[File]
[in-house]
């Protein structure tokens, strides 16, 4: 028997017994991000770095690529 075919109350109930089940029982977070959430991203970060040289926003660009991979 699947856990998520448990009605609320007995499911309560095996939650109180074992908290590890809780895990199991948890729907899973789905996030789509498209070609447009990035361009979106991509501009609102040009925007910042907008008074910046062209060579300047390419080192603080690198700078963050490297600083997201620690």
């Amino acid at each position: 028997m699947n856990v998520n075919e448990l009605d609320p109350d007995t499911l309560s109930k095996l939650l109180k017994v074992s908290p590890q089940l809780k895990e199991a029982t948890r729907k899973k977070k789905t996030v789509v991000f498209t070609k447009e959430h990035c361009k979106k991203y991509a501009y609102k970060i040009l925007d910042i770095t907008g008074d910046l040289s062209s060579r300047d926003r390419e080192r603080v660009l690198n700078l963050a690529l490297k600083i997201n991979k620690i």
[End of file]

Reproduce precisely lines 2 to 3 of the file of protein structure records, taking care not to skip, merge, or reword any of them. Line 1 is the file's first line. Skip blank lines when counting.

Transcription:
């Protein structure tokens, strides 16, 4: 028997017994991000770095690529 075919109350109930089940029982977070959430991203970060040289926003660009991979 699947856990998520448990009605609320007995499911309560095996939650109180074992908290590890809780895990199991948890729907899973789905996030789509498209070609447009990035361009979106991509501009609102040009925007910042907008008074910046062209060579300047390419080192603080690198700078963050490297600083997201620690």
């Amino acid at each position: 028997m699947n856990v998520n075919e448990l009605d609320p109350d007995t499911l309560s109930k095996l939650l109180k017994v074992s908290p590890q089940l809780k895990e199991a029982t948890r729907k899973k977070k789905t996030v789509v991000f498209t070609k447009e959430h990035c361009k979106k991203y991509a501009y609102k970060i040009l925007d910042i770095t907008g008074d910046l040289s062209s060579r300047d926003r390419e080192r603080v660009l690198n700078l963050a690529l490297k600083i997201n991979k620690i």